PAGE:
“Everything captures the imagination”

Two letters from Caroline Murat, newly-crowned Queen of Naples; the first to her uncle, Cardinal Fesch; the second, to her sister-in-law/friend/rival Hortense de Beauharnais, Queen of Holland. Caroline has only recently arrived in Naples, and is not quite adjusted to her new home yet; her accommodations are dreadful, and she already feels forgotten by her …

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“This latest separation seems more unbearable…”

Apologies for the infrequent updates lately; I've been working on a side project involving Caroline Murat's 1810 letters to her husband, which may or may not turn into something bigger down the line. So here is one of those letters, written in the middle of Caroline's very long absence from Naples that lasted roughly nine …

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“Perhaps you love me still in the depths of your heart.”

While his wife remained in Paris attending Napoleon's new empress well into the summer of 1810, Murat continued organizing his expedition against Sicily, which he hoped to reunite with Naples under one--his--crown. But unbeknownst to Murat, though his brother-in-law had given the expedition his approval--including a small force of French troops, commanded by French generals--Napoleon …

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“We would be driven to a state of barbarism”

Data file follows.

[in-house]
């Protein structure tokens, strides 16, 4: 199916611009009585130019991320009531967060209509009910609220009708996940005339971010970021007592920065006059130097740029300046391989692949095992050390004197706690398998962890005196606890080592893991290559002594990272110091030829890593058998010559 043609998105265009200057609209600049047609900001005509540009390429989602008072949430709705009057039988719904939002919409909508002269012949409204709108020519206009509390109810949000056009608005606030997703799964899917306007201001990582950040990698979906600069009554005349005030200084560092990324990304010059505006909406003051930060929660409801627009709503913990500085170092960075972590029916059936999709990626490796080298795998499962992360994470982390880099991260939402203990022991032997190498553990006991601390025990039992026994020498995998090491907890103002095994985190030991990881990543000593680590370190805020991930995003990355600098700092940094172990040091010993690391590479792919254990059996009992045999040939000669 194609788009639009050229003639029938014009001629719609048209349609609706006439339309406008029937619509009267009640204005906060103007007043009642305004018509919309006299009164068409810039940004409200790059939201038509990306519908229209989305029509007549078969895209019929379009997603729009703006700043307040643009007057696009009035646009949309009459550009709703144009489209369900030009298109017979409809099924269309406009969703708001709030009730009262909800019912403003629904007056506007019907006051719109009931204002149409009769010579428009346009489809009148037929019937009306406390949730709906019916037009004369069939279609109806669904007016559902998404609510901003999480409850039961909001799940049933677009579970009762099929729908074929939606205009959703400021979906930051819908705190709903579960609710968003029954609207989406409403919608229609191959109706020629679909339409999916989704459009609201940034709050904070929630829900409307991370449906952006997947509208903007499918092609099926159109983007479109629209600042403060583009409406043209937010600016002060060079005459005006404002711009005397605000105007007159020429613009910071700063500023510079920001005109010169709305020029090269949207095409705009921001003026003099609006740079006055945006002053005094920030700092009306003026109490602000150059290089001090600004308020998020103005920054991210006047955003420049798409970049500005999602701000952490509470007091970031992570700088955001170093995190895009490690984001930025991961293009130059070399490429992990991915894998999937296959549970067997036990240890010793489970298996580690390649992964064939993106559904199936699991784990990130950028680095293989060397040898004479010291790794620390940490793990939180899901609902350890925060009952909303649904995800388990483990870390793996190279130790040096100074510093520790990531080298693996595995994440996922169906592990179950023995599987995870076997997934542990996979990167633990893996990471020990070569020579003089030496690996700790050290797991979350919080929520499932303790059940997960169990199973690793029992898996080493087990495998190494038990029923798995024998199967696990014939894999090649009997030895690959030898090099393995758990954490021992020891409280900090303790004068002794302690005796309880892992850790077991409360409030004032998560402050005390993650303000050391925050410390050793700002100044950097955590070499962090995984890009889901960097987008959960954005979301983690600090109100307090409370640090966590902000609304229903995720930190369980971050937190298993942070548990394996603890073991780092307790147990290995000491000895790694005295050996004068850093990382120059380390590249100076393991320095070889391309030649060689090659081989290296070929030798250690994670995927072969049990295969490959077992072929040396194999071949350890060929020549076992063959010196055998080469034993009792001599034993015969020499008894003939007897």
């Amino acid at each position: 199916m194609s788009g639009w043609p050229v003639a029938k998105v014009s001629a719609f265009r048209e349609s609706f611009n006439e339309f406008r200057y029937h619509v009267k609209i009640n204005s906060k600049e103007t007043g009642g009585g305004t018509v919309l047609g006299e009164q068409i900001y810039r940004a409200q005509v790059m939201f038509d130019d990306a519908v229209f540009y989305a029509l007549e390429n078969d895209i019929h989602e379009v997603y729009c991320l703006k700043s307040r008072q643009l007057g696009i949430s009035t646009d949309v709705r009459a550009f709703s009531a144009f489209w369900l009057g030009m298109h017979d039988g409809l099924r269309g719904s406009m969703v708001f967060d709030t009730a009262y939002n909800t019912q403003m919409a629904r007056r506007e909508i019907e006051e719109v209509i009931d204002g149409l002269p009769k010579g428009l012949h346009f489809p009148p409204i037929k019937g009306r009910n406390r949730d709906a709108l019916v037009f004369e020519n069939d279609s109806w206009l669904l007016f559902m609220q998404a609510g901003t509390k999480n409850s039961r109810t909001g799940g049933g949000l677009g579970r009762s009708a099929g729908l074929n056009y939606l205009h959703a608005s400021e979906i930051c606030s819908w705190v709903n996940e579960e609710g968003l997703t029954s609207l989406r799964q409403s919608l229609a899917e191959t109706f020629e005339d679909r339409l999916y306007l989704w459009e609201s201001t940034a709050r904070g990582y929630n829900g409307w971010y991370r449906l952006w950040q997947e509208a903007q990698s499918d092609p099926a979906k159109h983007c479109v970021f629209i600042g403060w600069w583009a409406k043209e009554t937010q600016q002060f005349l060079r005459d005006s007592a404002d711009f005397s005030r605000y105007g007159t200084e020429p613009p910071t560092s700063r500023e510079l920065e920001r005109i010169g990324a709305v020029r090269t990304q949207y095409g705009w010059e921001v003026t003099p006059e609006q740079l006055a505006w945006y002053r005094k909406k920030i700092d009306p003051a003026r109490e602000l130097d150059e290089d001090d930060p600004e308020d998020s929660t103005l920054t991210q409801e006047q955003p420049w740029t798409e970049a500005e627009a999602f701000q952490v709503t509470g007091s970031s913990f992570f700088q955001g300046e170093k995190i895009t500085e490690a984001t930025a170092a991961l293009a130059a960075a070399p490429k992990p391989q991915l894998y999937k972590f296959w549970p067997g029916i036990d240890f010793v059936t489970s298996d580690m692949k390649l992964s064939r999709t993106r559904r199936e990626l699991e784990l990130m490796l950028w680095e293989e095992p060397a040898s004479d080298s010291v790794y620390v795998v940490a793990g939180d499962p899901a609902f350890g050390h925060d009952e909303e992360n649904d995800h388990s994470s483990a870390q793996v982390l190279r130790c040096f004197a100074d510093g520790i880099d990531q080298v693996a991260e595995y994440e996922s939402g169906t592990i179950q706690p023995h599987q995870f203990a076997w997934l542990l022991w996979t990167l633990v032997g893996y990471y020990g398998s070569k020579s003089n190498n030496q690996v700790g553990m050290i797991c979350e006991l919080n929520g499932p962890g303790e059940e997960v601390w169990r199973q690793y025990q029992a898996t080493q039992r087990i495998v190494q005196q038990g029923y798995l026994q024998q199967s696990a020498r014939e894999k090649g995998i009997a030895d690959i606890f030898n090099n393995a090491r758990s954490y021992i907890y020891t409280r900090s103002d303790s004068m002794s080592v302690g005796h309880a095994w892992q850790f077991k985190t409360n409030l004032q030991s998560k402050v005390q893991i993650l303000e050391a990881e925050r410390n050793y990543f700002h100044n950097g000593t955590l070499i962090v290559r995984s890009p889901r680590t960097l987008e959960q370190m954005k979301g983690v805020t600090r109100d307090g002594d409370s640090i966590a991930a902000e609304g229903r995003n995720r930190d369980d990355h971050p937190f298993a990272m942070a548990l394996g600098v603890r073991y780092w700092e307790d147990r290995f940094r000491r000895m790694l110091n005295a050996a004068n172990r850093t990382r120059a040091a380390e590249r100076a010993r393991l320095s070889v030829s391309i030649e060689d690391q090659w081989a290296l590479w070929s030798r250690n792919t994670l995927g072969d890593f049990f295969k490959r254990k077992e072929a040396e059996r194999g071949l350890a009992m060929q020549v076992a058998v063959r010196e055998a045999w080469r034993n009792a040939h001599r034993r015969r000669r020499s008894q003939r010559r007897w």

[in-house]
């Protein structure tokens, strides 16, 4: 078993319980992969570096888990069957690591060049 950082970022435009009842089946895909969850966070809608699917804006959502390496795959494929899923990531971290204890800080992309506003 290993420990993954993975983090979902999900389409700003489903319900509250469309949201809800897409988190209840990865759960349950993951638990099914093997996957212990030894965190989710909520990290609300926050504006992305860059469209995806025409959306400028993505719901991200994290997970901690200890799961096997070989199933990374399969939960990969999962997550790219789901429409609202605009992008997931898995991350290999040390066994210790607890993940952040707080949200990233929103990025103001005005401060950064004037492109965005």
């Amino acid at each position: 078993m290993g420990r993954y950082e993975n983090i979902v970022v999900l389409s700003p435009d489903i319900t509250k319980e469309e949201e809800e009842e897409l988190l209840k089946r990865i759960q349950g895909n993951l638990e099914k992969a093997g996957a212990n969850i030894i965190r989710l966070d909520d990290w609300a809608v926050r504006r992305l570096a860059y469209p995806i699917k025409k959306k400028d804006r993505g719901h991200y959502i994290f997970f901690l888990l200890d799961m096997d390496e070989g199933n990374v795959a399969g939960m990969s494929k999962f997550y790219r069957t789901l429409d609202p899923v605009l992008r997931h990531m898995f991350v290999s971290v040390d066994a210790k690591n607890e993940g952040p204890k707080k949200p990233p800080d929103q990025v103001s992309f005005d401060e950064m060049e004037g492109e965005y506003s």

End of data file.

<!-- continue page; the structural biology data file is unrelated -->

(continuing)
Continuing with Louise Murat's memoirs, we arrive at Murat's decision, in 1815, to march in support of Napoleon following his brother-in-law's triumphant return from Elba. Murat had been urged by Joseph Bonaparte to try to convince Emperor Francis of Austria to ally himself to Napoleon; but the letter Murat ends up sending Francis towards the …

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“You can never know how attached to you I am”

Today--25 March--is the shared birthday of Joachim & Caroline Murat (in 1767 & 1782, respectively), so I've put together a little something to provide some insight into their relationship. There's one period in particular during which an abundance of letters exists from Caroline to Joachim: their long separation(s) during most of 1810. Joachim and Caroline …

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“The false words attributed to him”

Emmanuel-Augustin-Dieudonné-Joseph, Count de Las Cases, was one of the few men to voluntarily accompany Napoleon into exile on Saint Helena, along with his son. There, he served the deposed Emperor as a secretary, recording numerous conversations with Napoleon and taking extensive notes, which he later turned into the Mémorial de Sainte-Hélène following his expulsion from the island …

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“I am for you now only the man who is tolerated with difficulty”

Murat's relationship with Napoleon was tempestuous, and at some point in the near future I'm planning to attempt a thorough, multi-part write-up on it. I've covered a lot of the events/correspondence between them in 1813 leading up to Murat's defection, but it should be understood that their relationship had been in a fairly steady decline …

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